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Hunting the Elusive Morel
Morel mushrooms were a rare treat in my childhood. Dad searched for them along the Missouri and had the best luck near rotted cottonwood trunks. He showed me how to bathe the fungi in saltwater to remove sand and insects and then sauté them with butter and salt. At first I was wary of the morel’s brain-like appearance, but became hooked by its rich, meaty flavor.
Although I enjoyed my dad’s finds, I had never hunted myself until last spring. I did know that hunters are very secretive about their hunting techniques, so I turned to Tony Kellar, a Sioux Falls outdoors enthusiast and author of Camping & Cooking with the Bare Essentials, for advice.
“The best time to find morels is usually when the lilacs start to bloom,” says Kellar, whose tattooed, athletic build reflects an active lifestyle. The season varies throughout the state, but it’s normally late April and early May. The tasty morsels are found on moist forest floors, especially near rivers and lakes. Look for yellow or tan mushrooms with spongy caps, but beware the false morel. It can be poisonous. True morels are hollow throughout, while false morels are solid.
Kellar suggests following an experienced hunter. That may be difficult to arrange, as hunting spots are top secret. But you can be initiated. Kellar introduced his friend Jarett Bies to morel hunting during a kayaking excursion on the Missouri.
“Tony explained the shape and how, like a 3-D painting, once you found one you’d suddenly see more,” says Bies, a writer and avid kayaker from Vermillion. He and Kellar hunted on hands and knees along the edge of the beach, and soon calls of “got one” rose from the brush. Of course, Bies was warned not to reveal the location. “I doubt I could relate to anyone where we were, so the secret is safe,” he says. The morels were rinsed, buttered, and baked right on the sand. “The flavor of these wild treats makes all the subterfuge worth it,” Bies says.
Last May, my husband Jeremy and I went on our own excursion. We searched a shady area west of Yankton, the ground damp with rain. I used a stick to poke around the dead leaves for about an hour with no success. Thoughts of the time Jeremy dragged me along deer hunting popped into my head — a nice hike but nothing to show for our efforts.
“Let’s try this ravine,” Jeremy said, and gracefully descended to the bottom. I slipped on some loose dirt and traveled down on my back. After shaking the dirt and leaves from my hair, I took a few careful steps into the ravine and finally spotted the unmistakable tan fungi. “I found one!” I shouted.
“They’re everywhere!” Jeremy exclaimed.
We picked about 5 pounds of mushrooms that day. As we carried our bounty out of the forest, Jeremy stopped short at the sound of other hikers.
“Shh. Stay here,” he whispered while gesturing behind a tree. “I don’t want them to know about our hunting spot.”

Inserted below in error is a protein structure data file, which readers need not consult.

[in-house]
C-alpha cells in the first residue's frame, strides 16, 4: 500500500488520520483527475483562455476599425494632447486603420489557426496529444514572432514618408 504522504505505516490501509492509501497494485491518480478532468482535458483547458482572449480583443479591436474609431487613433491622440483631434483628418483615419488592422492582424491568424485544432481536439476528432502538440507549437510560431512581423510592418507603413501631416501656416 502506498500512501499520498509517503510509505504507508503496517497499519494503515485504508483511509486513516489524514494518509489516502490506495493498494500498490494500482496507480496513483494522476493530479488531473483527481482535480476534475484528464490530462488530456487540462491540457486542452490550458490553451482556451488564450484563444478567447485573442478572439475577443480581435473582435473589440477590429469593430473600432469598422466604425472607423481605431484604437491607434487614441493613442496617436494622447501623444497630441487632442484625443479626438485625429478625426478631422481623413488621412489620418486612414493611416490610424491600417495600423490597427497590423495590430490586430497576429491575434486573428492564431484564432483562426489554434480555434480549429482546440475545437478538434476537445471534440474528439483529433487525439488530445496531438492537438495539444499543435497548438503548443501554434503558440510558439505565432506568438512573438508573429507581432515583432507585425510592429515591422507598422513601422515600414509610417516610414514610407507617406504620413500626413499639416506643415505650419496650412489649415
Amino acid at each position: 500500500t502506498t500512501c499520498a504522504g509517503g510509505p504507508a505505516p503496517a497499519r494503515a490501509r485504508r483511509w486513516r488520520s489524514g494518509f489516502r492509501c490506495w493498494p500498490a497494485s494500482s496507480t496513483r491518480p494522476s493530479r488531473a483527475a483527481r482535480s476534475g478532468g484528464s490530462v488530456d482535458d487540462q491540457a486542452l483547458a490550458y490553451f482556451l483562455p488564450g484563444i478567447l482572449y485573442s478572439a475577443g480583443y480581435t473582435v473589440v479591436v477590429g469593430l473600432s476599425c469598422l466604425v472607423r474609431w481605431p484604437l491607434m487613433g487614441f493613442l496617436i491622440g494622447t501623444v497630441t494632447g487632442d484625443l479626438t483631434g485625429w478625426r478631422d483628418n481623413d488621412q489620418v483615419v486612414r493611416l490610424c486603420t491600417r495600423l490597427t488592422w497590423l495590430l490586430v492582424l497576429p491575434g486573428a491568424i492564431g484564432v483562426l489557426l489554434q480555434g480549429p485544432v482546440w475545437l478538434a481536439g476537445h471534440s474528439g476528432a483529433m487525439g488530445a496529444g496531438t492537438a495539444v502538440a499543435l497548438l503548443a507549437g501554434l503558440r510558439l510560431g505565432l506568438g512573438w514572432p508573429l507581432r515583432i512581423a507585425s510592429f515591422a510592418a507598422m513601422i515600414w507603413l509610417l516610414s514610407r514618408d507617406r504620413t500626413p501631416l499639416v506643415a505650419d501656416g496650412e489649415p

Jeremy and I kept our harvest, but some hunters sell to gourmet or natural grocery stores. Molly Langley, owner of Coop Natural Foods in Sioux Falls, occasionally buys morels for resale. She learned about the culture of secrecy the first time she bought from a morel hunter. “I remember saying, ‘Where did you get them?’” says Langley. “The seller found another corner of the store to look at and wouldn’t tell me.” She purchased the mushrooms. “We packaged them up as we do our other local mushrooms,” says Langley. “They were gone in 12 hours.”
Editor’s Note: This story is revised from the March/April 2012 issue of South Dakota Magazine. To order a copy or to subscribe, call 800-456-5117.
Citrus mushroom pasta
3 tablespoons unsalted butter (can substitute extra virgin olive oil)
3/4 lbs. morel mushrooms
1/4 cup thinly sliced green onions
2 cloves garlic, minced
1/2 teaspoon sea salt
zest of one lemon
1 teaspoon fresh lemon juice
2 tablespoons minced fresh parsley
1/4 cup chicken broth
freshly grated Parmesan cheese
pepper to taste
8 ounces whole wheat spaghetti
Morels can be stored in the refrigerator in a brown paper bag, or in a colander at room temperature. The mushrooms begin drying slowly, but will rehydrate when cooked.
Prepare mushrooms by brushing away loose dirt. Then cut each in half lengthwise and soak in salt water for about 20 minutes to remove insects and tiny snails. After soaking, you may wish to rinse each mushroom separately to remove any remaining sand.
To make the sauce, begin melting butter in a large skillet over medium heat. Add garlic and onions and cook for about one minute, stirring often. Then add mushrooms and sauté for a few minutes until tender.
Decrease heat to low and add salt, lemon juice and parsley. Once pasta is cooked al dente, turn the skillet back to medium heat. Add the pasta to the mushrooms and toss together. Next add chicken broth and pepper to taste. Serve sprinkled with freshly grated Parmesan cheese. (Makes about four servings)